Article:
Blatchford is savvy enough to know how to create click-bait that generates hits both from misogynist trolls as well as from those who vehemently disagree with her. It’s a smart business plan, but one that has had unfortunate, and foresseable consequences for Elliott’s alleged victims. Ever since the publication of Blatchford’s latest article, Guthrie and Reilly have been inundated with vile, explicit threats. Their inboxes and twitter are full of men explaining in detail how they plan to rape and kill them. And as more and more people share Blatchford’s posts – reality star Joe Rogan recently tweeted Blatchford’s video on the subject to his 1.6 million followers – the harder and faster the threats come.
Indeed, after Rogan mobilized his mob, Guthrie was flamed wherever she has been mentioned. A CANADALAND video featuring Guthrie had no comments more recent than one year old. Then, four days ago, it was flooded with comments like these:
Because the verdict in this case is not expected until October 6th, neither Reilly nor Guthrie can speak out about what is happening. They cannot correct Blatchford’s misrepresentation of the case, they cannot refute any of the untrue assertions about them that are flying around twitter, they cannot make any kind of comment on what is being said about them. Blatchford knew this. The fact that Blatchford used her platform to go after two women who are unable to defend themselves is what makes her piece especially unethical. She is basically offering internet trolls a free shot.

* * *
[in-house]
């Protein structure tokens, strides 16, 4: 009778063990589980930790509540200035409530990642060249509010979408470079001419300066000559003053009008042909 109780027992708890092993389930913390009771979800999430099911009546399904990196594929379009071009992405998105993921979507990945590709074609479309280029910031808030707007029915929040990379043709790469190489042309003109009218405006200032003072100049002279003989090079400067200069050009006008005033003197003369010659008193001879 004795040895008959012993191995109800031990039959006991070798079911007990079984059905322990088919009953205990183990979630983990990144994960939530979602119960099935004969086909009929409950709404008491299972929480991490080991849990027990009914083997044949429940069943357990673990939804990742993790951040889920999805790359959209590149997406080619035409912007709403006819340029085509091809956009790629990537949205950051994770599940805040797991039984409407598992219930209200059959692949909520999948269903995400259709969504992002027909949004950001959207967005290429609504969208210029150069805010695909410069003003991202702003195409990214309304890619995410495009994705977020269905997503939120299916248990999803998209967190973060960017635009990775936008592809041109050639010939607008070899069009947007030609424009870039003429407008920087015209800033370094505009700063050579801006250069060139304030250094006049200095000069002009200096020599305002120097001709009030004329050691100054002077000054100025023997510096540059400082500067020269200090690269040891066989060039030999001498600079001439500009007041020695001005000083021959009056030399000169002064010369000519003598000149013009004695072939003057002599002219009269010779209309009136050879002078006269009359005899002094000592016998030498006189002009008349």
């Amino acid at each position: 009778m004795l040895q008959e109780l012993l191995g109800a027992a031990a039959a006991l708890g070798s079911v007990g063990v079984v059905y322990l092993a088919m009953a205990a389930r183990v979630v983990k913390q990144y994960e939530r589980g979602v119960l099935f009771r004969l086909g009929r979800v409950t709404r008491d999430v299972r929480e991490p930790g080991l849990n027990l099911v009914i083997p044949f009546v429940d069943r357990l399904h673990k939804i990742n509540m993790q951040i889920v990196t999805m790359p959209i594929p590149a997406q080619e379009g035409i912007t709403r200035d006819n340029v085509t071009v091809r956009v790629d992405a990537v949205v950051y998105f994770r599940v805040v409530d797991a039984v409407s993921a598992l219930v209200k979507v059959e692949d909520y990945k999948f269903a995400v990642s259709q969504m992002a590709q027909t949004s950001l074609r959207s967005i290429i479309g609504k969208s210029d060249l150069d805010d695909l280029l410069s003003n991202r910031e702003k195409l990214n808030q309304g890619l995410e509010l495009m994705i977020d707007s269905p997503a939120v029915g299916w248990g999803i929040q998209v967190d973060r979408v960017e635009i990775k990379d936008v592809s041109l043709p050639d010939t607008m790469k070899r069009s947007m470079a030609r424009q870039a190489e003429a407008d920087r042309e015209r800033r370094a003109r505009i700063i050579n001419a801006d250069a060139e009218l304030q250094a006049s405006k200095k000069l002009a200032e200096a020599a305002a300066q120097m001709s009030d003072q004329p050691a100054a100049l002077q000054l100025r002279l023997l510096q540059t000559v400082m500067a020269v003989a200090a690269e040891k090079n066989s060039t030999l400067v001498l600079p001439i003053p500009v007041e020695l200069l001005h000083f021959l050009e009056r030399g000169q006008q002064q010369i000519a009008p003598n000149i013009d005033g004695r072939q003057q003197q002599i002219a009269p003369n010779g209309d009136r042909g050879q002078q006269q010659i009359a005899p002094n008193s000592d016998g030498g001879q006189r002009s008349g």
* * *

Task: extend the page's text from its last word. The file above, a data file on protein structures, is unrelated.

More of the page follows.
Christie Blatchford isn’t personally responsible for the threats being made against Reilly and Guthrie, but it seems obvious to me that she knew her writing would incite them. In fact, just over a year ago she wrote about the various threats Guthrie had received, saying:
“There isn’t a female writer, in the world probably, who isn’t routinely inundated with this sort of misogynist hate mail, usually focussing on our body parts and appearance. Social media has only made a cruel old world more so, for everyone, but the viciousness of the communications my female colleagues and I receive, particularly when we dare to take a contrarian view of something, is stunning. While I am inured to it, it enrages me that Ms. Guthrie, just 29 and such a bold spirit, should feel it too.”
It seems odd that someone who was so enraged about the frighteningly common threats outspoken women receive would be so irresponsible in her coverage of two of these women.
This type of material isn’t new territory for Blatchford – she frequently tries to peddle anti-feminist sentiments as some kind of bold new stance – and many people would argue that the best thing for those who disagree with her can do is to ignore her. It’s the classic ‘don’t feed the trolls’ tactic, which cites that if you don’t engage bullies, eventually they’ll get bored and go away.
Unfortunately, in this case ignoring Blatchford also means ignoring the fact that her writing has a very real impact for Guthrie and Reilly. In her first article about this case, Blatchford quoted one of the participants in the trial, writing, “What happens on the Internet has consequences off the Internet.”
It would be wise of her to remember those words, especially when those consequences are hitting two women who can’t hit back.